Tardigrade hackers target big pharma vaccine makers with stealthy malware | #malware | #ransomware

​An advanced hacking group known as ‘Tardigrade’ is targeting biomanufacturing facilities and research centers working on vaccines and critical medicines.

The actor uses sophisticated custom malware to spread in compromised networks and exfiltrates data for extensive periods without being noticed.

According to an advisory published by BIO-ISAC today, the actor has been actively targeting entities in the field since at least January 2020.

Tardigrade has targeted multiple universities, research centers, production facilities, and “big pharma” entities involved in developing or producing COVID-19 vaccines.

Tardigrade activities timeline
Tardigrade activities timeline
Source: BIO-ISAC

The first noticeable signs of these attacks came in the form of peculiar ransomware infections in the Spring of 2020, where the actors left ransom notes that didn’t indicate a sincere interest in receiving any payments.

The purpose of these ransomware deployments was likely to conceal the drop of the actual payload, a metamorphic malware that would nest in the compromised systems, spread like a worm, and exfiltrate files.

Metamorphic ‘SmokeLoader’

BIO-ISAC explains that Tardigrade uses a custom metamorphic version of ‘SmokeLoader,’ delivered via phishing or USB sticks that somehow found their way on the premises of the target organizations.

The malware is particularly interesting in the sense that it can recompile the loader from memory without leaving a consistent signature, so it’s a lot harder to identify, trace, and remove.

The SmokeLoader acts as a stealthy entrance point for the actors, downloading more payloads, manipulating files, and deploying additional modules.

Past SmokeLoader versions relied heavily on external direction, but this variant can operate autonomously and even without a C2 connection.

Even if the C2 is down, the malware continues to move laterally based on internal logic and advanced decision-making abilities, even having the ability to selectively identify files for modification.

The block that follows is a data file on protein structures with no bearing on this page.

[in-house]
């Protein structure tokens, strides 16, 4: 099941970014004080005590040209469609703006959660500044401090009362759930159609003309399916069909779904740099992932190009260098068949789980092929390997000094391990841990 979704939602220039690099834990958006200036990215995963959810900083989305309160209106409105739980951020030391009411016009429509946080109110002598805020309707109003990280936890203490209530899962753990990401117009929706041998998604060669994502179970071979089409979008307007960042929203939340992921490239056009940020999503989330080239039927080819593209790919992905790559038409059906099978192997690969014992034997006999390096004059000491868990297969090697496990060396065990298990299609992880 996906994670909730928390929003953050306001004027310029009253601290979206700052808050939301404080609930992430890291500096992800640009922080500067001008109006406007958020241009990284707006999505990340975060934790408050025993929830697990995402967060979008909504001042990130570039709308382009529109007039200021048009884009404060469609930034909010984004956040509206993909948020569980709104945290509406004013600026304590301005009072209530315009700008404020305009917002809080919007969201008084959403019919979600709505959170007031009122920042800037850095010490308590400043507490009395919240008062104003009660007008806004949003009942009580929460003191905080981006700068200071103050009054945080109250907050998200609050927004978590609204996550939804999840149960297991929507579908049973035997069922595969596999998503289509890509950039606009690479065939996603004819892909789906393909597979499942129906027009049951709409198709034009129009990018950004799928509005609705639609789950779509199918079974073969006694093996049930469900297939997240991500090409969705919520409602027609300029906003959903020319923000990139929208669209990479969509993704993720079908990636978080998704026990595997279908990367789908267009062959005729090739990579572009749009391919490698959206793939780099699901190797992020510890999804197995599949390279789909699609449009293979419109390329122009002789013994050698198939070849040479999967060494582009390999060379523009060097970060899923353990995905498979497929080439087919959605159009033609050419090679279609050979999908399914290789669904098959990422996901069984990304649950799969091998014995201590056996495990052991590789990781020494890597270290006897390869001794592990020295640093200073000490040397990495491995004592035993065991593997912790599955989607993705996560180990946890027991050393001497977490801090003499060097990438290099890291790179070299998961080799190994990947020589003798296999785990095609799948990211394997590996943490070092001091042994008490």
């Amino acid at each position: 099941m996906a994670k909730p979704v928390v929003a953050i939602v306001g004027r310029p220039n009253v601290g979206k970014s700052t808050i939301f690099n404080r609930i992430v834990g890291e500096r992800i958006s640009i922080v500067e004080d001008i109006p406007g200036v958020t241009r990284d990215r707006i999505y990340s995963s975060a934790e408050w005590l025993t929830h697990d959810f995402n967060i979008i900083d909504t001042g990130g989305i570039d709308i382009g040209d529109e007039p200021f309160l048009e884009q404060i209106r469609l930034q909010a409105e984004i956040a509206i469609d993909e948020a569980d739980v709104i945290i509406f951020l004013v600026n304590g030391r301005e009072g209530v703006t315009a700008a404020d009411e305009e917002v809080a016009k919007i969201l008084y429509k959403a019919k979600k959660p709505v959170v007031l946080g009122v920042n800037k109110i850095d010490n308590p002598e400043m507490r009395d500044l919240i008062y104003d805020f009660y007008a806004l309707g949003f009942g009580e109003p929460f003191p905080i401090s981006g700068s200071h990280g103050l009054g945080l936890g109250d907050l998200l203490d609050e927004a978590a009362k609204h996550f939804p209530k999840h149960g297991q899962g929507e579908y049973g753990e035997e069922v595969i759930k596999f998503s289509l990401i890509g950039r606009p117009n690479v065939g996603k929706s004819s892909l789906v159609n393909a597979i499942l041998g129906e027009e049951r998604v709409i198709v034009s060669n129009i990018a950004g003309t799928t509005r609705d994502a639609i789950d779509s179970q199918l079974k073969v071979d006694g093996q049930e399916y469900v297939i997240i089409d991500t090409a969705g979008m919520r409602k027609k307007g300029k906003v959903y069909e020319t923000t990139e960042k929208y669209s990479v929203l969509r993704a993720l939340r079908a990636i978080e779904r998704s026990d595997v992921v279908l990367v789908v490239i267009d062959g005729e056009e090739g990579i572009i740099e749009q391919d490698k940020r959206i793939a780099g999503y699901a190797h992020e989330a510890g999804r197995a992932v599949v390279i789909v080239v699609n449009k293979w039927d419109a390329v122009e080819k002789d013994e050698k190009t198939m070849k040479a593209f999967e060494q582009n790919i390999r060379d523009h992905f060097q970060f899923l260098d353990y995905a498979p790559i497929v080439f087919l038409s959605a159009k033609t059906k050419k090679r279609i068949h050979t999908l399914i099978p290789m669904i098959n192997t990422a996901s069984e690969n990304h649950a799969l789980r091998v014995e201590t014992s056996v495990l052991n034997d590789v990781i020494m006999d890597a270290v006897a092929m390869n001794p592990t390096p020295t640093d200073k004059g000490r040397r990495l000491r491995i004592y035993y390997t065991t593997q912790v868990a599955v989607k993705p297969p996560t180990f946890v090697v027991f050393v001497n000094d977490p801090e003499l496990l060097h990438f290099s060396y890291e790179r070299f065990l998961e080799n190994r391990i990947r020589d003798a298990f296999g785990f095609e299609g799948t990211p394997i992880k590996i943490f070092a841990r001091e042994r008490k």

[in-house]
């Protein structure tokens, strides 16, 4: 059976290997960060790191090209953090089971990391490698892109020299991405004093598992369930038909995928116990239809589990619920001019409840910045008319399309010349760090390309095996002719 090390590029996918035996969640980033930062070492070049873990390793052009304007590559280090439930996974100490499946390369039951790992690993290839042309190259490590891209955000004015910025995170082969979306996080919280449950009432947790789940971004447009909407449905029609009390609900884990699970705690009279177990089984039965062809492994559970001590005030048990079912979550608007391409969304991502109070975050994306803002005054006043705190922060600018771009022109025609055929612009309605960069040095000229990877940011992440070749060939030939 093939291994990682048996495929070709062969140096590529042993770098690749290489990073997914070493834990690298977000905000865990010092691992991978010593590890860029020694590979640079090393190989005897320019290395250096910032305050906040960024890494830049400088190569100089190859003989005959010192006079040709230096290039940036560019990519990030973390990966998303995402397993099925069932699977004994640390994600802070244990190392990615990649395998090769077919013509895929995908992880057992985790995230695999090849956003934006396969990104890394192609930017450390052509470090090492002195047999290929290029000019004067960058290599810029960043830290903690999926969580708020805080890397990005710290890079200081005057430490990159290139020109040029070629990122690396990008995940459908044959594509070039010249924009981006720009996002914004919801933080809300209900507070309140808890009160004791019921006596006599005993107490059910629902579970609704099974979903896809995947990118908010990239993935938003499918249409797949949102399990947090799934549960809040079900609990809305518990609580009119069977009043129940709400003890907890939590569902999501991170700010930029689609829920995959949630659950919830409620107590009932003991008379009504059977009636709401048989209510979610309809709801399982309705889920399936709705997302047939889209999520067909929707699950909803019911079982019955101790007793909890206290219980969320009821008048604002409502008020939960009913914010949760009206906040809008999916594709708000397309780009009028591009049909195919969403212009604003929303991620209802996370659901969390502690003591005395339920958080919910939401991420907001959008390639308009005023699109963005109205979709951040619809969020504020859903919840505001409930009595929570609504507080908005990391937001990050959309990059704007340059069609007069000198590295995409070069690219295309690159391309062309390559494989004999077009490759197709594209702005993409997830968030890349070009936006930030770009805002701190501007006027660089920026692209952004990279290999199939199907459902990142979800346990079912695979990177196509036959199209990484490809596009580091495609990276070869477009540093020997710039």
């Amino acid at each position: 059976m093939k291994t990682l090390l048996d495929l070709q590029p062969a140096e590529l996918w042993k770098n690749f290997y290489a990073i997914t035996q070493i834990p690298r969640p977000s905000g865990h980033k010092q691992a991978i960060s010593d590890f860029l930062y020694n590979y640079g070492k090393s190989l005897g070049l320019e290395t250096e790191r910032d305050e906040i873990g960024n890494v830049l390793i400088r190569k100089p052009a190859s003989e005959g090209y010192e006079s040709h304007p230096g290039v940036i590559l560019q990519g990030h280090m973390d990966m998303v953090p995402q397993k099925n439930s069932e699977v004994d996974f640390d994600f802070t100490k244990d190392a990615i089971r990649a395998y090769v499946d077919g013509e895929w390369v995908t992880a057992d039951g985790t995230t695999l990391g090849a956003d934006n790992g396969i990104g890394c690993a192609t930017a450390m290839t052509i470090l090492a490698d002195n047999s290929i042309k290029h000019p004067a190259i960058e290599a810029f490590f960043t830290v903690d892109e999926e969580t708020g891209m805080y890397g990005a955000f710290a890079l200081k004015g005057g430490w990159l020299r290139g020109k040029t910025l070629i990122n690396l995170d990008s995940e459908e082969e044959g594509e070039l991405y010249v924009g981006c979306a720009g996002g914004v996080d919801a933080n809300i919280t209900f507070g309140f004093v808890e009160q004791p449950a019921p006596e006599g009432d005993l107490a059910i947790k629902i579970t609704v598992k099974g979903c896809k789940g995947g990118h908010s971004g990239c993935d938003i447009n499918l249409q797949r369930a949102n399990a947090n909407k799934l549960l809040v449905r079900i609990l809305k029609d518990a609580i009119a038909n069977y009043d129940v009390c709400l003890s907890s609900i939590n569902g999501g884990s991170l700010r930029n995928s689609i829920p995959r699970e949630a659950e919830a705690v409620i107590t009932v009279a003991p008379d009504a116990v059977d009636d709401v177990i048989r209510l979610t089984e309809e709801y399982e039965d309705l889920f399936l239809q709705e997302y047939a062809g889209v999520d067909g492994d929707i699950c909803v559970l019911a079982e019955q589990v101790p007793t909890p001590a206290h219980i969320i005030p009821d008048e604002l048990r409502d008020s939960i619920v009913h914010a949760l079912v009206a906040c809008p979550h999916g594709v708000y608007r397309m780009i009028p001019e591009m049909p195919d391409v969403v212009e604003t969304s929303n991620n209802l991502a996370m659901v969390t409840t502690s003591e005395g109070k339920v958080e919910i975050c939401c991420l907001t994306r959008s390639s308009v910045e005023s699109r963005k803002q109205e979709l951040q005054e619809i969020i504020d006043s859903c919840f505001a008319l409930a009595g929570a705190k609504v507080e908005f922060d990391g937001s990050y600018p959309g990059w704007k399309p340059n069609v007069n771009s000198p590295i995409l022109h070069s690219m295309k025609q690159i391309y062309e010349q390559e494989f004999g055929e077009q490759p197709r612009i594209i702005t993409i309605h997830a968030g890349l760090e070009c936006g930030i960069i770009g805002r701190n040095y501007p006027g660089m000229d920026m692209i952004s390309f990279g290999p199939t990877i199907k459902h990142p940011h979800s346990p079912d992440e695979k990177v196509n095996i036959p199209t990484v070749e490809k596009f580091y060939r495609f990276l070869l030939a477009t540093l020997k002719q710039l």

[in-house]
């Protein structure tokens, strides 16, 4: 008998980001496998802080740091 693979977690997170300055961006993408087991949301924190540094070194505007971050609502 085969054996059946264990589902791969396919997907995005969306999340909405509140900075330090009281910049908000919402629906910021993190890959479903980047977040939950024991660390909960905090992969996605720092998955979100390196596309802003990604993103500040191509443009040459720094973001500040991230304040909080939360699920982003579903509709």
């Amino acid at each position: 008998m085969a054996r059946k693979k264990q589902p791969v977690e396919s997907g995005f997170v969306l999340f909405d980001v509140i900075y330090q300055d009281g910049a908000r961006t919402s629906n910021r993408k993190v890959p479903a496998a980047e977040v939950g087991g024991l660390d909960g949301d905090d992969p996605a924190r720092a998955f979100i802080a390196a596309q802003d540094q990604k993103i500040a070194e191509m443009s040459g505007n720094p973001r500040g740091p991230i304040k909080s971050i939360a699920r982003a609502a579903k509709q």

As of October 25, 2021, BIO-ISAC reports that SmokeLoader can stay hidden from roughly half of the AV engines used in Virus Total.

VirusTotal results against SmokeLoader
VirusTotal results against SmokeLoader
Source: BIO-ISAC

Partnering with ransomware gangs

BIO-ISAC member BioBright told Wired that the APT group’s initial ransomware attempts were likely performed as cover for other malicious activities on the target’s network.

However, the report’s attack timeline also shows that Tardigrade was involved in numerous well-known traditional ransomware attacks that were highly disruptive, and in most cases, encrypted devices.

These attacks included Düsseldorf University, Americold, Miltenyi Biotec, the European Medicines Agency (EMA), and Ireland’s HSE.

However, the attacks involved many ransomware families, such as DoppelPaymer in the Düsseldorf University Hospital attack, Mount Locker in the Miltenyi Biotec attack, and Conti in the Ireland HSE attack.

The variety of ransomware and payloads deployed indicates that the Tardigrade group likely partnered with different operations to provide initial network access. 

It is unclear whether this was to further monetize the compromised network after Tardigrade was done harvesting data or simply as further cover for their previous malicious activity.

As for the attack conducted on the EMA, it is not believed to be a ransomware attack. However, the threat actors leaked documents stolen during the attack that were “manipulated” to weaken trust in Pfizer’s COVID-19 vaccine.

EMA data leak on a hacking forum
EMA data leak on a hacking forum
Source: BleepingComputer

Defending against attacks

The goal of the Tardigrade actors is cyber-espionage and possibly also operational disruption, but their malware can be a persistent problem for the infected systems even if it can no longer communicate with command and control servers.

The BIO-ISAC report recommends the following practices to following standard network segmentation practices, keeping offline backups of key biological infrastructure, and inquiring about lead times for critical bio-infrastructure components.

  • Review your biomanufacturing network segmentation
  • Work with biologists and automation specialists to create a “crown jewels” analysis for your company
  • Test and perform offline backups of key biological infrastructure
  • Inquire about lead times for key bio-infrastructure components
  • Use antivirus with behavioral analysis capabilities
  • Participate in Phishing detection training
  • Stay vigilant

Using security software with strong behavioral analysis capabilities is recommended, so even if SmokeLoader changes signature and exfiltration methods, the suspicious behavior could be detected and raise alarms.

At this time, the attribution remains unclear, so the origin of these attacks is unknown.

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